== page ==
Posted Sept. 3, 2019 – Susie Gronseth, a clinical associate professor at the University of Houston College of Education, received an outstanding presentation award from the International Association of Special Education in July.
Gronseth presented on Universal Design for Learning – a framework to improve teaching to engage all students, no matter their varied approaches to learning. The presentation, at the association’s biennial conference in Tanzania, was based on Gronseth’s forthcoming book, “Universal Access Through Inclusive Instructional Design: International Perspectives on UDL.” Gronseth, a professor in the College’s Learning, Design and Technology program, serves as co-editor with Elizabeth Dalton, an adjunct professor at the University of Rhode Island.
The presentation also featured collaborators Britt Tatman-Ferguson (National University), Marcia Lyner-Cleophas (Stellenbosch University), Judith McKenzie (University of Cape Town) and Juliet Boone (Hyde Park Central School District).
After returning from Africa, Gronseth answered questions about the presentation and the book, set to be published in late September.
Q: What interested you in the topic?
A: I see strategic design of educational experiences as a way to meet learners where they are by demonstrating recognition of learner needs and designing instruction so that it matches those needs.
I was introduced to the Universal Design for Learning framework through the International Society for Technology in Education Inclusive Learning Network. UDL is a curricular design approach in which flexibility is incorporated into the instructional design to ultimately support learner self-regulation so that the learner can utilize the means to learning that aligns with his/her learning preferences and needs.
Q: Can you give an example of how you would teach a lesson using Universal Design for Learning?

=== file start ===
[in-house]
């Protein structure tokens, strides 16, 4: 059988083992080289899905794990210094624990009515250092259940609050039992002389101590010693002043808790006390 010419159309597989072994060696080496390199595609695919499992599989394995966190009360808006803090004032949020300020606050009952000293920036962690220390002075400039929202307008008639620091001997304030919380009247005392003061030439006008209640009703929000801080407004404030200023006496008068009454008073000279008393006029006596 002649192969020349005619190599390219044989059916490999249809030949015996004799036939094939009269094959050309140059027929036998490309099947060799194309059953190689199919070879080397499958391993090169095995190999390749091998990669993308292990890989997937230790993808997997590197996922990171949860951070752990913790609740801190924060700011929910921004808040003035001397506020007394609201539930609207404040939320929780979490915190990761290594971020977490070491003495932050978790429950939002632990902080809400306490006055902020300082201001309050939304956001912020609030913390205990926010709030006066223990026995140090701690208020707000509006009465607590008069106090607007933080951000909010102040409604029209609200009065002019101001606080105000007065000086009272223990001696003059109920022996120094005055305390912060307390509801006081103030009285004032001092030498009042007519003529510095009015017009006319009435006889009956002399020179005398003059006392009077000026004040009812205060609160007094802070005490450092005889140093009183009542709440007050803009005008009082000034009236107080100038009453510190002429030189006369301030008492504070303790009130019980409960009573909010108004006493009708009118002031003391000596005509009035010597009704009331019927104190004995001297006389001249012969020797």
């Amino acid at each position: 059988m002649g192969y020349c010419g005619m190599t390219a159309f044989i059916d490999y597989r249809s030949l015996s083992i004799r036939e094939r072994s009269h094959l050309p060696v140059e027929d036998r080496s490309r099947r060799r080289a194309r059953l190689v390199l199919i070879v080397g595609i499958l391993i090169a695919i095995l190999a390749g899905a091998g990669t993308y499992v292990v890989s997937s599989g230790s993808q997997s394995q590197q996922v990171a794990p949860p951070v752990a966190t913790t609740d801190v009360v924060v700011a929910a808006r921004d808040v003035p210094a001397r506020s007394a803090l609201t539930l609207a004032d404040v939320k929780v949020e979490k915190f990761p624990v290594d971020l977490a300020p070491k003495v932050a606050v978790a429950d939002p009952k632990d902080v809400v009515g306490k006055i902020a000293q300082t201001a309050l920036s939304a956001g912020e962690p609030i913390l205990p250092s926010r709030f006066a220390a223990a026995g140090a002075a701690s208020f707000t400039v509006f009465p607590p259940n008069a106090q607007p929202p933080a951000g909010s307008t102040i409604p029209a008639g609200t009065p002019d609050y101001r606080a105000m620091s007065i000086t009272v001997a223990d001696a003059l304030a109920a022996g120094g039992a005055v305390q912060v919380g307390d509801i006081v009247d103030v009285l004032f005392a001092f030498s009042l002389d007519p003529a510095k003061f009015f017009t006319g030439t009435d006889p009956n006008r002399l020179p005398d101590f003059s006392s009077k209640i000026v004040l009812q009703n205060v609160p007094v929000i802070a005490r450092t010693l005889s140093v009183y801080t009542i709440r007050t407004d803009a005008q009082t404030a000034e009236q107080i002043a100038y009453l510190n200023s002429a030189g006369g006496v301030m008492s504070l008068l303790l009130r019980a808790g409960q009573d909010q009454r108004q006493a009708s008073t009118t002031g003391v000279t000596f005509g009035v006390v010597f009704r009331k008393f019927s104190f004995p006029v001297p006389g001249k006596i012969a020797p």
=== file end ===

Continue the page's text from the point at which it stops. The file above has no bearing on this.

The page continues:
A: I’ll give you an example from my design thinking as I develop and teach my online courses at UH. In preparing for a course, I think about the different ways that learners will be accessing, processing, and applying the materials and how the curriculum can provide room for them to express what they are learning in various ways while still maintaining rigor and meeting target learning objectives.
I then work to develop course materials and experiences that offer multiple options for achieving the target objectives and varied ways for students to connect, discuss, create, apply, and reflect on the ideas and skills that we are working through in the course. I also incorporate intentional moments for students to self-assess their learning progress and how they can navigate the learning activities in the course purposefully so that they can achieve their learning goals.
Q: Could you highlight some important issues you addressed in the panel discussion at the conference?
A: In the panel session, we discussed how inclusive learning is a global issue. From UNESCO’s Salamanca statement (1994) that calls the international community to promote inclusive education, individual countries are approaching inclusive education in different ways. In the book, many of the authors reference specific laws from their countries that speak to the education of individuals with disabilities, those with differing languages, refugee students, and others that often experience barriers to learning.
Q: What does this outstanding presentation award mean to you?
A: We are grateful to receive the recognition from the IASE community. The panel brought together a group of educators from different countries and facilitated insightful conversation around inclusive learning issues and strategy building that takes into account the unique characteristics of our contexts. The award honors the efforts of the 85 contributors to the book and their work in promoting inclusive education globally.
Q: Is there any other important information you’d like to share?
A: We have a website that provides an overview of the book and has a video with headshots of all the chapter authors. Haoyue Zhang, a current Ph.D. student in Learning, Design and Technology, and George Zhao, a recent graduate of our program, authored chapter 8, “Universal Design for Learning in China.” We will be presenting several sessions relating to the book at the upcoming Association for Educational Communications and Technology International Convention this October.
–By Kathy Patnaude
–Photo courtesy of Susie Gronseth